The country is experiencing the worst outbreak of avian flu in its history.
More than 200 separate cases of bird flu (mainly H5N2) in 16 states have been identified by the U.S. Department of Agriculture (USDA) since December.
To date, more than 45 million chickens, turkeys, and other birds have been culled to try to control the spread of the virus.
The flu’s effects have hit egg-laying hens particularly hard. It’s estimated that 15% of our country’s egg-producing birds have been killed. Another 10% are “offline,” meaning they aren’t producing.
The President and CEO of the American Bakers Association, Rob MacKie, said, “Due to the avian influenza, egg supplies are decreasing at an alarming rate.”
This means egg prices are skyrocketing for both businesses and consumers.
Infecting the Industry
Major buyers and industries are already seeing a change in price. The cost of “breaker” eggs, which are liquid eggs sold to food makers like Unilever (UN), food distributors such as Sysco (SYY), and fast food firms including McDonald’s (MCD), have soared. The price for these eggs is up 238% since the flu outbreak, from $0.63 per dozen to $2.13 per dozen.
That’s a record high.
The price for wholesale large shell eggs, what you would buy at your local supermarket, has jumped about 120% in the past six weeks, according to Urner Barry. In the Midwest, prices are now at $2.62 per dozen.
That’s another record high.
Urner Barry has been tracking egg prices since 1858. The company’s market reporter Brian Moscogiuri told The Wall Street Journal that the current prices are “completely unprecedented.”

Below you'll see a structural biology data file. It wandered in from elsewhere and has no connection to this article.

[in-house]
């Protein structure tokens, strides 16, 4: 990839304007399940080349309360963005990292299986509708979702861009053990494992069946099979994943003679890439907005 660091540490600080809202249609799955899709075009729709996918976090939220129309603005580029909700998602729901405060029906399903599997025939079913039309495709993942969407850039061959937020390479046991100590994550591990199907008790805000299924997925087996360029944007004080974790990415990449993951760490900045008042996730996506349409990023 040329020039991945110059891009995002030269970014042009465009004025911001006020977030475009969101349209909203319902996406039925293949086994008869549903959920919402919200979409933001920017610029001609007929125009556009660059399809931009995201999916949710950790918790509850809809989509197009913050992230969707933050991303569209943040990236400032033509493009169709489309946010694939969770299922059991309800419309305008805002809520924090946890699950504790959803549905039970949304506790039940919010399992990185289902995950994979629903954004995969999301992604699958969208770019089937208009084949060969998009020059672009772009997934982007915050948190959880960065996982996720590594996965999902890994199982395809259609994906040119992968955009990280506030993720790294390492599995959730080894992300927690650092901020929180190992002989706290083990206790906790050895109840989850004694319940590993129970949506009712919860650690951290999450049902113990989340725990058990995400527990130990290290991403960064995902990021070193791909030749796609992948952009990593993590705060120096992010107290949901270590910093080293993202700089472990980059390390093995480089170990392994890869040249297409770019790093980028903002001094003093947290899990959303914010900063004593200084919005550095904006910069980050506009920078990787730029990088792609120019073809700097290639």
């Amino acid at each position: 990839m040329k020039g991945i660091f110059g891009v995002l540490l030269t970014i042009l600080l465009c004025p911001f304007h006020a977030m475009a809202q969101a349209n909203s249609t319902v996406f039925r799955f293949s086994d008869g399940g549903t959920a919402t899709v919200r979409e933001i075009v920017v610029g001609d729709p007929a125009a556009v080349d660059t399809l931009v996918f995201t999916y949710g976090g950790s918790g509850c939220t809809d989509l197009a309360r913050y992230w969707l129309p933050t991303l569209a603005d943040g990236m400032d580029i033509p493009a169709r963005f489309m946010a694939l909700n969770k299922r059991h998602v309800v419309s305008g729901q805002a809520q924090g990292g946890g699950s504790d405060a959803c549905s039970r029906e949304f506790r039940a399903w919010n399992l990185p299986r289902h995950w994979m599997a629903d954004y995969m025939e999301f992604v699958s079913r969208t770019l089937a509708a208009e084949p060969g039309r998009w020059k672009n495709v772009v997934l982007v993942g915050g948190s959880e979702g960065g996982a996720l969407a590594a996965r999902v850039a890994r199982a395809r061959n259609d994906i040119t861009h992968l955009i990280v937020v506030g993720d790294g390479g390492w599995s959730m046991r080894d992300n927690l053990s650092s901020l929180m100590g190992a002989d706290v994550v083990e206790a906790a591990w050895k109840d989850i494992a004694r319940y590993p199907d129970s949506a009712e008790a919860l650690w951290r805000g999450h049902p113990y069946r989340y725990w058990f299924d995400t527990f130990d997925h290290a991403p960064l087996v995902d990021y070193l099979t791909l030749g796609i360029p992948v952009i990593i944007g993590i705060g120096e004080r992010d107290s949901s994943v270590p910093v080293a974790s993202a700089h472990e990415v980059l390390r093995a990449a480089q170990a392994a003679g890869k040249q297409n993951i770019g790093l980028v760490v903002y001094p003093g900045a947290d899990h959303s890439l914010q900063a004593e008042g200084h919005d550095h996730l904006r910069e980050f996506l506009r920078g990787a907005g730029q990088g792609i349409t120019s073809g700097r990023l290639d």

In fact, the situation is so dire that the USDA says it will now allow imports of pasteurized eggs from the Netherlands into the country.
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This rapid spread of avian flu is partially due to the structure of modern farming.
You see, there are less than 200 commercial egg companies in existence today. Forty years ago, there were over 10,000.
Fewer farms means there are many more chickens at one operation – with literally millions of chickens on one farm. An outbreak of bird flu in one hen house means you have to cull the chickens in the neighboring hen houses, too.
But, the modern hen house is huge, meaning a greater portion of the country’s chicken population is affected by an outbreak at one farm.
The First to Crack
The spread of the avian flu also means there will be some losers in the food industry, but also some winners.
Some of the egg users mentioned above will feel the hit of higher prices, but can accommodate the change until the outbreak is over.
The egg producer not affected by the flu will benefit from higher prices and higher demand.
For instance, most of Cal-Maine Foods’ (CALM) chicken flocks are located in the southern part of the country, which has been largely unaffected by the avian flu thus far.
Its stock soared about 50% in the past three months, spurred by woes of its competitors.
Of course, if the flu spreads to that region of the country, the results will be disastrous.
Just take a look at Post Holdings (POST). Bird flu wiped out 35% of the egg supply it had contracted out through its division, Michael Foods. Thus, the stock is down more than 15% in the past month.
But, the real bottom line here is what will come out of our pockets. Americans will likely shell out an additional $8 billion more this year on food, thanks solely to the avian flu.
And it may not end there…
A spokesperson for the American Bakers Association, Cory Martin, predicts that the effects of the avian flu will be “a multi-year problem, unfortunately.”
And the chase continues,